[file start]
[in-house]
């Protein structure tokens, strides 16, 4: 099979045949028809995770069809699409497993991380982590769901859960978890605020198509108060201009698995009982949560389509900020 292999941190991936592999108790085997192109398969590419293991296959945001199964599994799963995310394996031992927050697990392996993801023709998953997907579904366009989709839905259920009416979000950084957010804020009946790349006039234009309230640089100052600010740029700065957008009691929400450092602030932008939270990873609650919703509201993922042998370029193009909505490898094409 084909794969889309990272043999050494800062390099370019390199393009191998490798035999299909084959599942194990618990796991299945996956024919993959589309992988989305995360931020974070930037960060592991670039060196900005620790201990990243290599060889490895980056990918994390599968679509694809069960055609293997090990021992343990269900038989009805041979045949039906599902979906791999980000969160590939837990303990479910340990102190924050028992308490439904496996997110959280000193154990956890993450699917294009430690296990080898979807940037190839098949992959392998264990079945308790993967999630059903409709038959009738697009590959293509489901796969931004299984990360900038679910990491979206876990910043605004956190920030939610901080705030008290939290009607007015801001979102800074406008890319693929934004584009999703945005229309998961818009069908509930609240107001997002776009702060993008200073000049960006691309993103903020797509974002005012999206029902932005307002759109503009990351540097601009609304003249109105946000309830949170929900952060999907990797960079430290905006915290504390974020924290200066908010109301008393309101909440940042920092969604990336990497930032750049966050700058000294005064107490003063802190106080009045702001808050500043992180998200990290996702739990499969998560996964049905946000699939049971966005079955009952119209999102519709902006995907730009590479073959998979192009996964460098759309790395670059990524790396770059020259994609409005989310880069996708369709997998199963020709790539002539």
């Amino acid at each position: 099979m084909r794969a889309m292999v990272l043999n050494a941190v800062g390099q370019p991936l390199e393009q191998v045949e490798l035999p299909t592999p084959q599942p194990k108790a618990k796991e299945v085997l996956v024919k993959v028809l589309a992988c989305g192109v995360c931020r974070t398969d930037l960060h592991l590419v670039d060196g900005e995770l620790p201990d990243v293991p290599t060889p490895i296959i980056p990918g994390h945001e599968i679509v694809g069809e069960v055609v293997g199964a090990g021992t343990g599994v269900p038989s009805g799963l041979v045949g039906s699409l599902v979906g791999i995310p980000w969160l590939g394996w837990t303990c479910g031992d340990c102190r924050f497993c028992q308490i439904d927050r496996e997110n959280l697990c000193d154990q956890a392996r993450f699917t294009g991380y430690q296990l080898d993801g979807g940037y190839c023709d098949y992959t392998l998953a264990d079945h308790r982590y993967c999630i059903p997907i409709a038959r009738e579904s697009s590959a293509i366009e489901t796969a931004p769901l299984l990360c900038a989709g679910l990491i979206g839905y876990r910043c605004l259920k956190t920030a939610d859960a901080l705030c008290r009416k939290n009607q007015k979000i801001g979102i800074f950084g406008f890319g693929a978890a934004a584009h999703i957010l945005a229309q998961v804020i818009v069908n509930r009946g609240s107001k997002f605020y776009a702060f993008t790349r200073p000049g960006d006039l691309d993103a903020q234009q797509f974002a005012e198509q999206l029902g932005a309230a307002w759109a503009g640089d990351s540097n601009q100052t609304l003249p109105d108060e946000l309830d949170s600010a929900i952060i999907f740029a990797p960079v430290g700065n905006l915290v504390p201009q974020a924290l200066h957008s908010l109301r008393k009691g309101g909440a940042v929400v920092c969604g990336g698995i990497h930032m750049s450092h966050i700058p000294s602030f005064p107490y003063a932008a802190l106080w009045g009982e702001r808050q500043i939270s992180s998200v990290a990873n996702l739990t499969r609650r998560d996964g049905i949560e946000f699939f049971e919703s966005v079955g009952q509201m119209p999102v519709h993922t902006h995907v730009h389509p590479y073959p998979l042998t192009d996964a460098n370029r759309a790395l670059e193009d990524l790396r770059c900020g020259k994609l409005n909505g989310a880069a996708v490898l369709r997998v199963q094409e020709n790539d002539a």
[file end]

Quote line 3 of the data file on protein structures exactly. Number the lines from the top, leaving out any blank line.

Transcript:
């Amino acid at each position: 099979m084909r794969a889309m292999v990272l043999n050494a941190v800062g390099q370019p991936l390199e393009q191998v045949e490798l035999p299909t592999p084959q599942p194990k108790a618990k796991e299945v085997l996956v024919k993959v028809l589309a992988c989305g192109v995360c931020r974070t398969d930037l960060h592991l590419v670039d060196g900005e995770l620790p201990d990243v293991p290599t060889p490895i296959i980056p990918g994390h945001e599968i679509v694809g069809e069960v055609v293997g199964a090990g021992t343990g599994v269900p038989s009805g799963l041979v045949g039906s699409l599902v979906g791999i995310p980000w969160l590939g394996w837990t303990c479910g031992d340990c102190r924050f497993c028992q308490i439904d927050r496996e997110n959280l697990c000193d154990q956890a392996r993450f699917t294009g991380y430690q296990l080898d993801g979807g940037y190839c023709d098949y992959t392998l998953a264990d079945h308790r982590y993967c999630i059903p997907i409709a038959r009738e579904s697009s590959a293509i366009e489901t796969a931004p769901l299984l990360c900038a989709g679910l990491i979206g839905y876990r910043c605004l259920k956190t920030a939610d859960a901080l705030c008290r009416k939290n009607q007015k979000i801001g979102i800074f950084g406008f890319g693929a978890a934004a584009h999703i957010l945005a229309q998961v804020i818009v069908n509930r009946g609240s107001k997002f605020y776009a702060f993008t790349r200073p000049g960006d006039l691309d993103a903020q234009q797509f974002a005012e198509q999206l029902g932005a309230a307002w759109a503009g640089d990351s540097n601009q100052t609304l003249p109105d108060e946000l309830d949170s600010a929900i952060i999907f740029a990797p960079v430290g700065n905006l915290v504390p201009q974020a924290l200066h957008s908010l109301r008393k009691g309101g909440a940042v929400v920092c969604g990336g698995i990497h930032m750049s450092h966050i700058p000294s602030f005064p107490y003063a932008a802190l106080w009045g009982e702001r808050q500043i939270s992180s998200v990290a990873n996702l739990t499969r609650r998560d996964g049905i949560e946000f699939f049971e919703s966005v079955g009952q509201m119209p999102v519709h993922t902006h995907v730009h389509p590479y073959p998979l042998t192009d996964a460098n370029r759309a790395l670059e193009d990524l790396r770059c900020g020259k994609l409005n909505g989310a880069a996708v490898l369709r997998v199963q094409e020709n790539d002539a």